Thursday, October 30, 2014

A ROCKING AND ROLLING SILENT ORDINARY FORM MASS!

This Mass which I saw over at Fr. Z's blog is amateur film taken of the Ordinary Form of the Mass on February 12, 1945 prior to Iwo Jima - 7000 killed, 20,000 wounded, probably included some of these men as Fr. Z writes.

Note that the ship is rocking and rolling and so is the priest and the parishioners. One could get sea sick simply watching this!

Please note the reverence of the men and their reverence in receiving our Lord in Holy Communion.
I am sure by now most of them are dead but maybe not all, keep the faithful departed in your prayers!

This Ordinary Form Mass in 1945 is rather awesome, completely reverent and in no way banal!

8 comments:

quicumquevult said...

I think the thing I find coolest is that this Mass was filmed in color! I've been to Mass in the EF a whole host of times, but seeing old pictures of it, all in black and white, makes it seem almost "unreal" to consider that every Mass used to have that much reverence about it. This makes it "more believable", in a sense.

Fr. Allan J. McDonald said...

I felt the same way. In fact it could well have been an EF Mass today celebrated for sailors on a ship and the sailors look contemporary in color, don't they?

Gene said...

Although in Europe, neither side would deliberately shoot at Priests, 25 were killed in combat from mortar or artillery fire, 90 were wounded, and 12 became POW"s in the Pacific, mostly in the Phillipines. I could not find KIA numbers for the Pacific. I'm sure many of you have seen newsreel footage of Catholic Priests walking the battlefield under fire and administering Last Rites to wounded soldiers. It is an inspiring and sobering sight, reminding us of what God may call us to do and challenging our Faith.

Paul said...

It is amazing that the footage is in color and amazing still at the time and location it was filmed. How many of those sailors did not return home? Perhaps their last Eucharist? While on the precipice of victory those were very grim days for both the Allied and Imperial Japanese forces.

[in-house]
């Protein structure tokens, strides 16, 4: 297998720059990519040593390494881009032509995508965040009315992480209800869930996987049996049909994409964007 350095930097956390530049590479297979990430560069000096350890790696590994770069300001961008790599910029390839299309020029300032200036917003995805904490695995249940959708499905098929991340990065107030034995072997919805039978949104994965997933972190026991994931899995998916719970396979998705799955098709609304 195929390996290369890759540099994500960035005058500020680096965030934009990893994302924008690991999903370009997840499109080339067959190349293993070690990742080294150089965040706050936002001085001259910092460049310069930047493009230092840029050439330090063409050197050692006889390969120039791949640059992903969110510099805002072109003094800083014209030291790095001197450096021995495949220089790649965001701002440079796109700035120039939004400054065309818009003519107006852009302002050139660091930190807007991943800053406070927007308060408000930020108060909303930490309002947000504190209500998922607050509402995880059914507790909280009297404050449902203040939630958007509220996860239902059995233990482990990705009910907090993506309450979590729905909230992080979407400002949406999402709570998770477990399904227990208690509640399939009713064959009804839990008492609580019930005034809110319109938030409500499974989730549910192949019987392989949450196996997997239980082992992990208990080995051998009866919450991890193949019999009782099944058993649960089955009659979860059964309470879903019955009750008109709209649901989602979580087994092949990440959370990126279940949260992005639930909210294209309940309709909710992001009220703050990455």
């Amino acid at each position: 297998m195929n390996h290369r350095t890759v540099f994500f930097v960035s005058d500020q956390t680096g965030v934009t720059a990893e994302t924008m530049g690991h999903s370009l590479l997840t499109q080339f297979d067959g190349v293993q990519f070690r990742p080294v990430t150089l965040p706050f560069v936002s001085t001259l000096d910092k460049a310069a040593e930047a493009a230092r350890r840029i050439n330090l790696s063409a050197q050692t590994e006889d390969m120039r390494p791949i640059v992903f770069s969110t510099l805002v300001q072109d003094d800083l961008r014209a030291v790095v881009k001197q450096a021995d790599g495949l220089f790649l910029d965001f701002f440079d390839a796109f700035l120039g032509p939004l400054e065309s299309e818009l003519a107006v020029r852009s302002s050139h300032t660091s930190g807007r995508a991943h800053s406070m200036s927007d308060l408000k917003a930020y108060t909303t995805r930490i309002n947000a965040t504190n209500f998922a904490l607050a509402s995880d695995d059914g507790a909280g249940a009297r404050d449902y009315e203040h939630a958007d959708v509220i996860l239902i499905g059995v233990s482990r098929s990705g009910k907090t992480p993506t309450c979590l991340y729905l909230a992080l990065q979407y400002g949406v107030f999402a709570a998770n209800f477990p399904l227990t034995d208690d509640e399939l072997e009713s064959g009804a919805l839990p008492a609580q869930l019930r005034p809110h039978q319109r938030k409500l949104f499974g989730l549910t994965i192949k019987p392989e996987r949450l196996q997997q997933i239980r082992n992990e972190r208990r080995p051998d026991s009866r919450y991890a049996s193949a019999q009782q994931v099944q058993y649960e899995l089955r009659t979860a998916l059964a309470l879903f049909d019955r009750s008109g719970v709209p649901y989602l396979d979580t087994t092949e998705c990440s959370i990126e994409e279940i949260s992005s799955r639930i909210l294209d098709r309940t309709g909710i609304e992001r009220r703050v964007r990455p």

One of the You Tube comments is very interesting.

Vic said...

I wonder if there would have been as much reverence were the priest facing the personnel. Even in this close group I think the priest would have taken away the focus from the Holy Sacrament towards himself as the centre of attraction.

Steven Surrency said...

Ordinary Form? 1945? I am not sure that I follow.

Fr. Allan J. McDonald said...

Tongue in cheek! That Mass was the Latin Rite Mass, thus the regular, ordinary Mass of all Catholics at that time until 1969.

I1lPIx9ki8pAWUKi6O8KXRhCHDPuS_7q_Eo- said...

What they say about atheists in foxholes I'm sure applies to sailors in the holds of ships. As you mention, most of these men are probably already dead, but wouldn't it be wonderful if a family member was able to identify their loved one there, attending Mass, receiving communion, realizing they were most likely in the state of grace going into that battle. It sure would comfort me.